Product Ops will then take all of this data and distill the relevant information, so that the product team will have information that can enlighten their product design, roadmaps, and positioning.
Coordinating Development and Deployment
Where Product Ops will be most like DevOps in that it will also be tracking the development and deployment of apps. It will not be the code it is tracking, but rather the meta information about the code: the stories and epics and how they may or may not relate to other items in development on other teams. Product Ops done well will determine the ultimate strategy to gain efficiency by sharing code throughout a portfolio. To do this, they will rely on tools like:
- Issue tracking
- Portfolio management
- Design and prototyping tools
- Roadmapping tools
- Bug tracking
Product Ops can use all of this data to understand what development is going on where and look for synergies and conflicts. Additionally, having a high level, yet detailed view across the entirety of your organization’s product development will yield opportunities for creating new efficiencies and finding problems that were never visible before.
Do You Need Product Ops?
So the question remains: does your organization need product ops? That depends on a few things. We’ve put together a list of questions to help drive your decision. Answer honestly.
- Is your product team mature enough? Are you already using user research and analytics to enlighten product decisions? Is your backlog deep enough and prioritized? Are you proactive or reactive in your product decisions? Product maturity is important if you want to commit to Product Ops and see it provide the results you need and want.
- Do you have a suite of tools (like the ones listed above) that your product team is using? If not, why? Is your product team is so busy with user research and product planning that they don’t have time to invest in them? This is a sure sign you may be a candidate. If you are using these tools, but you aren’t able to get all you want from them, that is another sign.
- Do you have any kind of portfolio management practices in place? Are they working? Do you use your issue tracking tool to its maximum potential and manage your backlog? You should definitely be optimizing your issue tracking tools. Having some kind of portfolio management planning in place should be a minimum. Again, Product Ops is meant to fill a gap that your current team is unable to fill.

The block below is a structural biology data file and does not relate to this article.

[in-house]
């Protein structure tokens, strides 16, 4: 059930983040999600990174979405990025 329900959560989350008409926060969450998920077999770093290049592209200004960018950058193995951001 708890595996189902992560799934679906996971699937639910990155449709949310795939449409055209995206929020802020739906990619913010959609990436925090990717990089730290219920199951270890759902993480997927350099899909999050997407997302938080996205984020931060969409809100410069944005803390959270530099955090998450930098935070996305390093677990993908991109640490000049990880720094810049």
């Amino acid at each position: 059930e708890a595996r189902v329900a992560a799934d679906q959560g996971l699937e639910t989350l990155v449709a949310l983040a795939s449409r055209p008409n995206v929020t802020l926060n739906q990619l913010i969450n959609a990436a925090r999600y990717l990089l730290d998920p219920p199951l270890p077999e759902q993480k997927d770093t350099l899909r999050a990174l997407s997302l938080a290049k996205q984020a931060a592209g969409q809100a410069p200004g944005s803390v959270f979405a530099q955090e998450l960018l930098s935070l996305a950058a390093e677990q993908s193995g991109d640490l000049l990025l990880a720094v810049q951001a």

- Are you growing and scaling your product team? A team of just a few people may not need Product Ops yet, but as you grow and scale, look for clues that there is redundant research, unused tools, inefficiencies in development, and lack of actionable data to highlight that you may need some Product Ops help.
The best place to start is with one person. Hire the right person who knows the tools and who understands products. They will need to be able to operate with little direction, as this is a very new field and they will have to figure it out as they go along. As they show value, allow them to make suggestions on how this role, and Product Ops in general, can grow within your organization. You can follow examples of companies that have embraced this role: SproutSocial, Uber and Stripe for starters.
The field of product is really quite young, and the advent of Product Ops – whether it goes by this name or not – is sure to bring higher value to product teams as they scale. By applying systems to the tools surrounding product, Product Ops has the opportunity to bring new value to product teams by connecting the dots they were unable to connect before. I look forward to watching the evolution of this new field. And, of course, if you are interested in trying this in your organization reach out any time.